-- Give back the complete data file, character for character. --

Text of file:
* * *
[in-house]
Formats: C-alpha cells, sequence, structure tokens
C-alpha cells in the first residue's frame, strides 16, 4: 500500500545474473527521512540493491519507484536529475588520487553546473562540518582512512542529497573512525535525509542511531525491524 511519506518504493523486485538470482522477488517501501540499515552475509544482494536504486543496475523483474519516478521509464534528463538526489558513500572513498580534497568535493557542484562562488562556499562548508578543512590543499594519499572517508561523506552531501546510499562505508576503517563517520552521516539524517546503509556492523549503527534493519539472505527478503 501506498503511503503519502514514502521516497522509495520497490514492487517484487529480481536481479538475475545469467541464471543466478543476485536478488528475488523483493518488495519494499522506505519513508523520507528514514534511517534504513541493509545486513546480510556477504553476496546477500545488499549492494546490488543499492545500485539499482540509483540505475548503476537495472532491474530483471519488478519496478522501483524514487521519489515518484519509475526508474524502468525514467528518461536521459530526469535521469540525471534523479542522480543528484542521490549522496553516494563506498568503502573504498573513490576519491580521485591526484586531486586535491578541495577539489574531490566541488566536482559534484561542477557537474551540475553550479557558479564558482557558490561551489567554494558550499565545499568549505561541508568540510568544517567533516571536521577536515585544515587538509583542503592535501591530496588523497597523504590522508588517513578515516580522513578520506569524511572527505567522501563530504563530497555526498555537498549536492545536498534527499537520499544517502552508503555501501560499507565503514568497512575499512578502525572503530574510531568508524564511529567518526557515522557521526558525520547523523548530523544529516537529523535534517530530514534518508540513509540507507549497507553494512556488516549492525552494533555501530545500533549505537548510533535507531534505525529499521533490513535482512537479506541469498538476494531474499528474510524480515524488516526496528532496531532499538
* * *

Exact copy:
[in-house]
Formats: C-alpha cells, sequence, structure tokens
C-alpha cells in the first residue's frame, strides 16, 4: 500500500545474473527521512540493491519507484536529475588520487553546473562540518582512512542529497573512525535525509542511531525491524 511519506518504493523486485538470482522477488517501501540499515552475509544482494536504486543496475523483474519516478521509464534528463538526489558513500572513498580534497568535493557542484562562488562556499562548508578543512590543499594519499572517508561523506552531501546510499562505508576503517563517520552521516539524517546503509556492523549503527534493519539472505527478503 501506498503511503503519502514514502521516497522509495520497490514492487517484487529480481536481479538475475545469467541464471543466478543476485536478488528475488523483493518488495519494499522506505519513508523520507528514514534511517534504513541493509545486513546480510556477504553476496546477500545488499549492494546490488543499492545500485539499482540509483540505475548503476537495472532491474530483471519488478519496478522501483524514487521519489515518484519509475526508474524502468525514467528518461536521459530526469535521469540525471534523479542522480543528484542521490549522496553516494563506498568503502573504498573513490576519491580521485591526484586531486586535491578541495577539489574531490566541488566536482559534484561542477557537474551540475553550479557558479564558482557558490561551489567554494558550499565545499568549505561541508568540510568544517567533516571536521577536515585544515587538509583542503592535501591530496588523497597523504590522508588517513578515516580522513578520506569524511572527505567522501563530504563530497555526498555537498549536492545536498534527499537520499544517502552508503555501501560499507565503514568497512575499512578502525572503530574510531568508524564511529567518526557515522557521526558525520547523523548530523544529516537529523535534517530530514534518508540513509540507507549497507553494512556488516549492525552494533555501530545500533549505537548510533535507531534505525529499521533490513535482512537479506541469498538476494531474499528474510524480515524488516526496528532496531532499538